- That the whole chain of product supply is covered, from farmer to retailer
NASAA Social justice general principals
taken from NASAA website
Social justice and social rights are an integral part of organic agriculture and processing.
Operators should comply with all International Labor Organisation (ILO) conventions relating to
labour welfare and the UN Charter of Rights for Children.
All employees and their families should have access to potable water, food, housing, education,
transportation and health services.
Operators should provide for the basic social security needs of the employees, including benefits
such as maternity, sickness and retirement benefit.
All employees should have equal opportunity and adequate wages when performing the same level
of work regardless of colour, creed or gender.
Workers should have adequate protection from noise, dust, light and exposure to chemicals that
should be within acceptable limits in all production and processing operations.
Operators should respect the rights of indigenous peoples, and should not use or exploit land whose
inhabitants or farmers have been or are being impoverished, dispossessed, colonised, expelled,
exiled or killed, or which is currently in dispute regarding legal or customary local rights to its use or
Contracts should be fair, open to negotiation, and honoured in good faith.
- Where national laws fail to address social justice then operators shall have a verbal or
written policy on social justice. Operators who hire fewer than ten (10) persons for
labour and those who operate under a state system that enforces social laws may not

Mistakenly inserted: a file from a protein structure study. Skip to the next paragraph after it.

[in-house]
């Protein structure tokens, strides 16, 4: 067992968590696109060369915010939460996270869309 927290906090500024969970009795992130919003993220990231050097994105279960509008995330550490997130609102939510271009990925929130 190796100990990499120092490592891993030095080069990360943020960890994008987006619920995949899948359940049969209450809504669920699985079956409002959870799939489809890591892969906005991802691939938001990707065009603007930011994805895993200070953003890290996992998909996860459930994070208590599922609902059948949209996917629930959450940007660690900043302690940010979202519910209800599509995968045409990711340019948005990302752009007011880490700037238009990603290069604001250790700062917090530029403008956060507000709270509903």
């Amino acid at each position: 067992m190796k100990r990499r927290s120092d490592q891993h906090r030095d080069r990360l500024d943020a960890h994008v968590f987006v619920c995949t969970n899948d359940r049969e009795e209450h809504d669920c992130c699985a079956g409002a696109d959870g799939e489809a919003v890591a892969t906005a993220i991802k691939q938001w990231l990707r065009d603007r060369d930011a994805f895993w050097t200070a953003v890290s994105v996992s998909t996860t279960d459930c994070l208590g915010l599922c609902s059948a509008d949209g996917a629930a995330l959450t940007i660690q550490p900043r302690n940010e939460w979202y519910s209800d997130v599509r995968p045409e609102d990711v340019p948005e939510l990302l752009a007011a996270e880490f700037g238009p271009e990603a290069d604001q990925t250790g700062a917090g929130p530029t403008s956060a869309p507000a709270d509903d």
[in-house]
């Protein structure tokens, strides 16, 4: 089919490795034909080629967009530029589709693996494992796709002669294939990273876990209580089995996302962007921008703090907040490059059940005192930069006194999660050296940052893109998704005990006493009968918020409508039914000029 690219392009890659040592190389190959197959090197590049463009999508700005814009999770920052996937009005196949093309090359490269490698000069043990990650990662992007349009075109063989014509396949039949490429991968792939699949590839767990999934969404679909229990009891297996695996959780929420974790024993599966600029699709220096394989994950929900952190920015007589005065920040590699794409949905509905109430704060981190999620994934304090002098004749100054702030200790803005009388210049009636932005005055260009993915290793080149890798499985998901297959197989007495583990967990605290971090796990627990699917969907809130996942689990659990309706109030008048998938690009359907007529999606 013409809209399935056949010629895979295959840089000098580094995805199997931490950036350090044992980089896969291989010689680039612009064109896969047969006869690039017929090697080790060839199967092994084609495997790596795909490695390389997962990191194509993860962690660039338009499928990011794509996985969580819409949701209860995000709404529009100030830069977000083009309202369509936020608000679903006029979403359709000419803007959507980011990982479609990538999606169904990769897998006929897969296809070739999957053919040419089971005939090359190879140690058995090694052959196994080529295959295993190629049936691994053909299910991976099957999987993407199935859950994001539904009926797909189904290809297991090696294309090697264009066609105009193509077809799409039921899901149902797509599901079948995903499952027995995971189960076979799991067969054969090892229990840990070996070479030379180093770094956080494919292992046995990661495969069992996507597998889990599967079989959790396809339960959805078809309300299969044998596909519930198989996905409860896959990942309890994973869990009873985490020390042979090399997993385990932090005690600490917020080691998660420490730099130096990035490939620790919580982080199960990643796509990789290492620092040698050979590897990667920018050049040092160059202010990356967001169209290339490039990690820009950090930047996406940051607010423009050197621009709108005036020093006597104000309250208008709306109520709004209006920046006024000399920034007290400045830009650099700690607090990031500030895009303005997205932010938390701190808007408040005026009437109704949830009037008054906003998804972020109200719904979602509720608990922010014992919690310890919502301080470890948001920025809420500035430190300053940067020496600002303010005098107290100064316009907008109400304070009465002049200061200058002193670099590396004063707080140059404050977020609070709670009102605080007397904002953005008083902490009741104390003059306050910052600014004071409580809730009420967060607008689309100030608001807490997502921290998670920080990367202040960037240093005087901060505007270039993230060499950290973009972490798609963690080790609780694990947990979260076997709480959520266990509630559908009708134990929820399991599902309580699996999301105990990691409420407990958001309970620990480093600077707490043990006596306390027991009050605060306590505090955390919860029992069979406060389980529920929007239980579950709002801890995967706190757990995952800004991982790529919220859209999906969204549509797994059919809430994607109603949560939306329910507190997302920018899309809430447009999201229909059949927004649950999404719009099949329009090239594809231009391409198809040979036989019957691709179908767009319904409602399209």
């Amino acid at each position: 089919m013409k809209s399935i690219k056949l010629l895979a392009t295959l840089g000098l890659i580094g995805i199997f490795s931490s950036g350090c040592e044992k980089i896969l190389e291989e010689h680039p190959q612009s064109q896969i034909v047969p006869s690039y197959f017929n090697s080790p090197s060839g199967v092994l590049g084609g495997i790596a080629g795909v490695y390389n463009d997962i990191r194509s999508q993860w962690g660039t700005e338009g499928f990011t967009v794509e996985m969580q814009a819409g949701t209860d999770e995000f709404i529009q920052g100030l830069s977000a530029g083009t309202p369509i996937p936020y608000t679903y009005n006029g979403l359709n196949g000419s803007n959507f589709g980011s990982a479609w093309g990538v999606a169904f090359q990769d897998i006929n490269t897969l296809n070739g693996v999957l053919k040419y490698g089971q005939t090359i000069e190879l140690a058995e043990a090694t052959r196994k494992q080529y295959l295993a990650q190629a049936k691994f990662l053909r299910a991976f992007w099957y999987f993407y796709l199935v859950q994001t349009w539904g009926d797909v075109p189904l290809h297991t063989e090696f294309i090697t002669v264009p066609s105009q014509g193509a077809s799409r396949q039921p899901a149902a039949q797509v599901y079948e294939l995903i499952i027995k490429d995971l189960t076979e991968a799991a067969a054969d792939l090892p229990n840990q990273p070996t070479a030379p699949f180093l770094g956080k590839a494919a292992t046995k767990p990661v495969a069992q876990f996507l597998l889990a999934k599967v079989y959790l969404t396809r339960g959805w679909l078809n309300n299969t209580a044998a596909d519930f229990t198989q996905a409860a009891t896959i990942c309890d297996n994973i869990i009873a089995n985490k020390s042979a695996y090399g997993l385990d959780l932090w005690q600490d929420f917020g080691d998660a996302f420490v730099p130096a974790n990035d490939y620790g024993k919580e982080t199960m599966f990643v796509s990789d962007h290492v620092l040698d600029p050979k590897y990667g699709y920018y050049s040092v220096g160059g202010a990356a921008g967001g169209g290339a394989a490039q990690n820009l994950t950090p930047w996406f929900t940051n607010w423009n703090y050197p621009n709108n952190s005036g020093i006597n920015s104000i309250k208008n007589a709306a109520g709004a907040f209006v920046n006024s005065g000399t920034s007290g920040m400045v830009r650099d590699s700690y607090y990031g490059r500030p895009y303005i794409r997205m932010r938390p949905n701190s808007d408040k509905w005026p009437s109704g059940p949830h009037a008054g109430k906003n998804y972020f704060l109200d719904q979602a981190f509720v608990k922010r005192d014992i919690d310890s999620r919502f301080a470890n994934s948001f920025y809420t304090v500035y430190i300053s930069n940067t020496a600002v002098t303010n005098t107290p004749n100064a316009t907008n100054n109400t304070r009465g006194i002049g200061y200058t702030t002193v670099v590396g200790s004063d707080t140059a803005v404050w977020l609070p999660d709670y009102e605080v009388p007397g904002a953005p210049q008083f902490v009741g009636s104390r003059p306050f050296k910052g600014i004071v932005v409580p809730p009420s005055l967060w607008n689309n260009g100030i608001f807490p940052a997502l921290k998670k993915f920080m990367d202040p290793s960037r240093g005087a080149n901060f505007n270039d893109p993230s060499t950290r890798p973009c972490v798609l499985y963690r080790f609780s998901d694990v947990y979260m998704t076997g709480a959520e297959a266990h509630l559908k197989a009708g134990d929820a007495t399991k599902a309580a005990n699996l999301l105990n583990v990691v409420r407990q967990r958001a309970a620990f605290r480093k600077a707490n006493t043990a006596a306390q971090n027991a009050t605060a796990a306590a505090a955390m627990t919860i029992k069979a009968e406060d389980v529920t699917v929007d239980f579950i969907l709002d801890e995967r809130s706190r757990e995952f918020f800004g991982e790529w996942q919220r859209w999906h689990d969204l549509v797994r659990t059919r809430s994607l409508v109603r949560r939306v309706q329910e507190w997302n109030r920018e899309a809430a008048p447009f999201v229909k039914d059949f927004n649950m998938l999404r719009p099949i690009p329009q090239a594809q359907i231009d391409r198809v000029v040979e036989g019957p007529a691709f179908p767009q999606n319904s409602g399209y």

be required to have such a policy. At a minimum, and where relevant, such a policy
- In cases where production is based on violation of basic human rights and clear cases of
social injustice, that product cannot be declared as organic. The certification applicant
shall not engage in or support the use of corporal punishment, mental or physical
coercion or verbal abuse.
- Operators may not use forced or involuntary labour.
- Employees and contractors of organic operations have the freedom to associate, the
right to organise and the right to bargain collectively.
- Operators shall provide their employees and contractors equal opportunity and
treatment, and shall not act in a discriminatory way.
- Operators shall not hire child labour. Children are allowed to experience work on their
family’s farm and/or a neighbouring farm provided that
- Such work is not dangerous or hazardous to their health and safety
- It does not jeopardize the children’s educational, moral, social, and physical
- Children are supervised by adults or have authorisation from a legal guardian
- Employers shall provide all employees with potable drinking water, latrines or toilets, a
clean place to eat, adequate protective equipment and access to adequate medical
- All employers shall ensure that workers have received safety training.
Kokonut Pacific recognised for Fair Trade work
The European Commission carried out a study in its 2002 Work Program to investigate Responsible Entrepreneurship (RE) for Small and
Medium Enterprises ((SMEs). “Responsible Entrepreneurship means how to run a business in a way that enhances its positive
contribution to society whilst minimising negative impacts on people and the environment. Responsible Entrepreneurship is,
therefore, a way of adding value to both the business and society.” RE denotes voluntary business strategies to achieve
the EU’s definition of
sustainable development and is fully in line with the notion of
corporate social responsibility,
which the EU has defined as
"a concept whereby companies integrate social and environmental concerns in their interaction with their stakeholders on a voluntary basis".
Kokonut Pacific has worked within this definition and framework since its inception by being involved in socially responsible activities without being familiar with the CSR concept per se.
This was recognised by the Asia Pacific Forum for Environment and Development (APFED) when it presented the
2006 Ryutaro Hasimoto Gold Award (First Prize) to Kokonut Pacific Solomon Islands for the work it was doing in ‘Rehabilitating a rural economy with virgin coconut oil production’.
DME has set a new Standard for coconut oil, in production and